pvc battens

<< First  < Prev   1   2   Next >  Last >> 
  • 24 Jun 2020 08:16
    Reply # 9056418 on 7985090

    If you read his book, Parker uses a wood core for his PVC battens, so they are a composite PVC/wood batten. This appears to work for his designs.

  • 24 Jun 2020 06:31
    Reply # 9056315 on 9053133
    Anonymous wrote:I hope this thread isn't too old for revival, but I wondered what the thoughts of the forum might be on the use of pvc battens in a split-  or aerojunk rig, where the structure of the batten frames might counteract the bendiness problem.

    Has anyone tried it?

    No one else has responded to this so I will say something. I have had PVC battens in the original format of a junk rig boat I purchased. They were pretty bad because of their extreme tendency to bendiness. If PVC was pre-bent around batten frames they might provide some stiffness, but then you would have attachment issues to the rest of the frame components. I think aluminium, or a light weight timber such as cedar would be a much better choice.
  • 22 Jun 2020 23:20
    Reply # 9053133 on 7985090
    I hope this thread isn't too old for revival, but I wondered what the thoughts of the forum might be on the use of pvc battens in a split-  or aerojunk rig, where the structure of the batten frames might counteract the bendiness problem.

    Has anyone tried it?

  • 23 Oct 2019 18:36
    Reply # 8073698 on 7985090

    Bonjour

    My answer was limited to my experience about flexible battens on the forward part of a junk sail. In fact, they were not PVC tubes but GRP rods.

    To confirm that PVC tubes may be an option for JR battens ; MingMing had some PVC tube battens, for 30 years, reenforced with hard wood in the forward part. They worked as the wooden battens described in PJR.

    The flat sail remains very flat on the first forward part of the sail, to prevent S-bending.

    Eric

    PS : You may find in the "télégram" article a nice view of a S-bending on Mingming in a scall... during the Semaine du Golfe.  MingMing - www.letelegramme.fr 

    Last modified: 23 Oct 2019 18:39 | Anonymous member
  • 20 Oct 2019 14:57
    Reply # 8066993 on 7985090

    I attached the Parker article as a FYI that PVC battens work in terms of strength and longevity. I was not saying that the article was how to do junk rig battens but a good resource for some lateral thinking.

    That said, Parker has designed several junk rigs that do use PVC battens  which, I suspect, work just fine and might be of interest.

  • 20 Oct 2019 10:58
    Reply # 8066890 on 8062692
    Anonymous wrote: The Ruel Parker type battens could work in a conventional flat junk sail, allowing a bit of curvature in the fore part of the sail, but keeping the sail flat towards the leech providing a camber like shape to the sail. It would be interesting to see how this worked on a junk sail.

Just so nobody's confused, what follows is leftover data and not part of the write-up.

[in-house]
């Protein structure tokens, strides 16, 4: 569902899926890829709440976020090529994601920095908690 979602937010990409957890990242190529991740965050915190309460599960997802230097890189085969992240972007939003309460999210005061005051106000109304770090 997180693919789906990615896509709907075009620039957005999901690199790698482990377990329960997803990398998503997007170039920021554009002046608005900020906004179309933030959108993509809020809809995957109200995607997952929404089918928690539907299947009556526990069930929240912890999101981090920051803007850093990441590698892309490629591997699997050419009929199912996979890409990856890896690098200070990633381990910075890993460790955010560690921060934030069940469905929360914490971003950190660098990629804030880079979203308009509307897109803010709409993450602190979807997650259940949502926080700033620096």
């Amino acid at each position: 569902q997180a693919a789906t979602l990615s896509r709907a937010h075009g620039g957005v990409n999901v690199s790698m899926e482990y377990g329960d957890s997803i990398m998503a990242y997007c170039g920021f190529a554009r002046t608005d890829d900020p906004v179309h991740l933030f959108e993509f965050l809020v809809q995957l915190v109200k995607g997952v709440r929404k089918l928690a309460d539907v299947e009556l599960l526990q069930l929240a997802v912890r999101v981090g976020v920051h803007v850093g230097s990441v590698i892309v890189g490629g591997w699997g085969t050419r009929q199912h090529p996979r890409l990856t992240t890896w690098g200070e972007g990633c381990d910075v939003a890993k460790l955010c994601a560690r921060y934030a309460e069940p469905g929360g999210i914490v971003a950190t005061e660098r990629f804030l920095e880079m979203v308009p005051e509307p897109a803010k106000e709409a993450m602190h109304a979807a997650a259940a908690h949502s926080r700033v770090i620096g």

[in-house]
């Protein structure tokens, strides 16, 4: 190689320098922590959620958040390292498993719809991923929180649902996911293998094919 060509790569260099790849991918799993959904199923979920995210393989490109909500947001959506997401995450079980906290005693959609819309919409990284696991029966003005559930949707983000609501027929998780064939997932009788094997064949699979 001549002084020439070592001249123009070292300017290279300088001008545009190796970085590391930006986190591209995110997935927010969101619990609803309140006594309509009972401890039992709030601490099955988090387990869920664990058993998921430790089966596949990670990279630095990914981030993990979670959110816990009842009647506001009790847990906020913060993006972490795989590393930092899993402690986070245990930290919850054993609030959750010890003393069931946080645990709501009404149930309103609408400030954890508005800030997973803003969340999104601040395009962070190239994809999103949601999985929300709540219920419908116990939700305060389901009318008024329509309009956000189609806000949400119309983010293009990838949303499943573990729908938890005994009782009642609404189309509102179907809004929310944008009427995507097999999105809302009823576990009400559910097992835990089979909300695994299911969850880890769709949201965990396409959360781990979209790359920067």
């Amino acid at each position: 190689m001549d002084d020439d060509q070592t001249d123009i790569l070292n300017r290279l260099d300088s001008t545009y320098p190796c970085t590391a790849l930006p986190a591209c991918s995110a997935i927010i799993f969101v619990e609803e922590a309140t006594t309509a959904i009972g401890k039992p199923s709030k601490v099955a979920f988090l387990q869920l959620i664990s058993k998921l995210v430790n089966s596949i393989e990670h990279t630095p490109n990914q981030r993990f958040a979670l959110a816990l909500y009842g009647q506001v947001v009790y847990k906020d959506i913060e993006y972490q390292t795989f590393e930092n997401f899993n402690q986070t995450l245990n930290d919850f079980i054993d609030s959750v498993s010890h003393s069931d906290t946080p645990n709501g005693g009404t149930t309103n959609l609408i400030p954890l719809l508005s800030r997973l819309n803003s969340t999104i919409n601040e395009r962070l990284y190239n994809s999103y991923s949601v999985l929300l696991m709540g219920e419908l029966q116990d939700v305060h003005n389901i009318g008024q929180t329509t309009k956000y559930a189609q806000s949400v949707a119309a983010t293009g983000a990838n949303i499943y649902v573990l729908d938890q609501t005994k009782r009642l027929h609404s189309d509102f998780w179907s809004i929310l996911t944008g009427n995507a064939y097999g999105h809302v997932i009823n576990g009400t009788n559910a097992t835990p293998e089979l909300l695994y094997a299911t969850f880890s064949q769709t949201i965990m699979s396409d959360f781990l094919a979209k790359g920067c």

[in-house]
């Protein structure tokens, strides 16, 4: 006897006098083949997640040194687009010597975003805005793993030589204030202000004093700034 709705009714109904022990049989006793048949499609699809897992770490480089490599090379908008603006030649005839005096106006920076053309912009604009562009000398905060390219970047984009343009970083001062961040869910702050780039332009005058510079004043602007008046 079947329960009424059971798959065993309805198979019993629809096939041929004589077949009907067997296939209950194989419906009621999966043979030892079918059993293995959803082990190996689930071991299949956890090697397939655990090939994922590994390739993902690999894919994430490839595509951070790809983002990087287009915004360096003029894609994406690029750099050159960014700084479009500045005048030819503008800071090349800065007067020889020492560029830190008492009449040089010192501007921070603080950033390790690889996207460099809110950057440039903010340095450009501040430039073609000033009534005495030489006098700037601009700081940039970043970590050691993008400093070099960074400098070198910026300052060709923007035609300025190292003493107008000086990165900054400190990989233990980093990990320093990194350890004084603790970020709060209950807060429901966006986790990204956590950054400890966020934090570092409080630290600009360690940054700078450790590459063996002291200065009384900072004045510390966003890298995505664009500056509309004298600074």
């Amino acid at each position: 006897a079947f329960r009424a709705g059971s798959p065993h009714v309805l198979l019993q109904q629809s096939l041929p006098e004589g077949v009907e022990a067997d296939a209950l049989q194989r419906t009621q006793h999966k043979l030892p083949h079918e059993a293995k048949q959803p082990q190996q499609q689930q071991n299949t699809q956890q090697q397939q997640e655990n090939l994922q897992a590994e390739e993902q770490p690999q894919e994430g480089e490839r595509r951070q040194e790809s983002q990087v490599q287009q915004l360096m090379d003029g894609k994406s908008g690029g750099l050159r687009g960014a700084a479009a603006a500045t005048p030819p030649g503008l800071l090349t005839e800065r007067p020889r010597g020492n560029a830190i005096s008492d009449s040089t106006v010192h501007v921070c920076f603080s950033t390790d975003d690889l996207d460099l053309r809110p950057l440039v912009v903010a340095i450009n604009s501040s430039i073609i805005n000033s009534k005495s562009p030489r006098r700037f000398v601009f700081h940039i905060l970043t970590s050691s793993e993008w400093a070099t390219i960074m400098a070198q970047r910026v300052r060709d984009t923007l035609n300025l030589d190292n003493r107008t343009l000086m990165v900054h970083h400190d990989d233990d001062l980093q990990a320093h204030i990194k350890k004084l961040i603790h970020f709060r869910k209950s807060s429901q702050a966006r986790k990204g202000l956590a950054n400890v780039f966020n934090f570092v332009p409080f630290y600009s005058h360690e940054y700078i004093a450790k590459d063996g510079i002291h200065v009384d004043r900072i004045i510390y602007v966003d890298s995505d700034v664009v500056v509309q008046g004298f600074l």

Bonjour

    It doesn't work !

    As it is explained in PJR, the forward part of a junk rig batten must be very stiff, otherwise you will suffer S-bending : a hell.

    I experienced that, by mistake, on Mingming and it is really not plaesant, the flow becomes turbulent at the luff and the center of effort moves forward. It becomes almost impossible to tac.

    There is no way, I think, to provide camber in the forward part of a flat junk sail.

    Eric

    Last modified: 20 Oct 2019 11:00 | Anonymous member
  • 18 Oct 2019 05:32
    Reply # 8062692 on 7986893
    Anonymous wrote:

    Reuel Parker has been using PVC battens in his various designs (including junk rig) for decades with very good r results.  His basic approach is to fill the aft 60% of the batten with wood.


    I've been using the same idea but with an added piece of PVC pipe one size down replacing the wood insert. This seems to work finestkind.

    Those battens would be good for a bermudan rig where there is camber in the sail, with the battens being a bit bendy in the forward portion of the sail, but with the stiffening timber more rigid in the aft part of the sail where some flatness of the sail is needed. 

    On a junk rig sail where the battens are sheeted the battens need to be very rigid. The Ruel Parker type battens could work in a conventional flat junk sail, allowing a bit of curvature in the fore part of the sail, but keeping the sail flat towards the leech providing a camber like shape to the sail. It would be interesting to see how this worked on a junk sail.

  • 17 Oct 2019 22:35
    Reply # 8062301 on 7985090
    Anonymous member (Administrator)

    Bob,

    That doesn't appear to be a Junk rig. The luff is at the mast. Are the battens sheeted?

    Arne

  • 16 Oct 2019 14:49
    Reply # 7986893 on 7985090

    Reuel Parker has been using PVC battens in his various designs (including junk rig) for decades with very good r results.  His basic approach is to fill the aft 60% of the batten with wood.


    I've been using the same idea but with an added piece of PVC pipe one size down replacing the wood insert. This seems to work finestkind.

    5 files
  • 16 Oct 2019 14:20
    Reply # 7986834 on 7985090

    Thank you all, for the discussion.

<< First  < Prev   1   2   Next >  Last >> 
       " ...there is nothing - absolutely nothing - half so much worth doing as simply messing about in junk-rigged boats" 
                                                               - the Chinese Water Rat

                                                              Site contents © the Junk Rig Association and/or individual authors

Powered by Wild Apricot Membership Software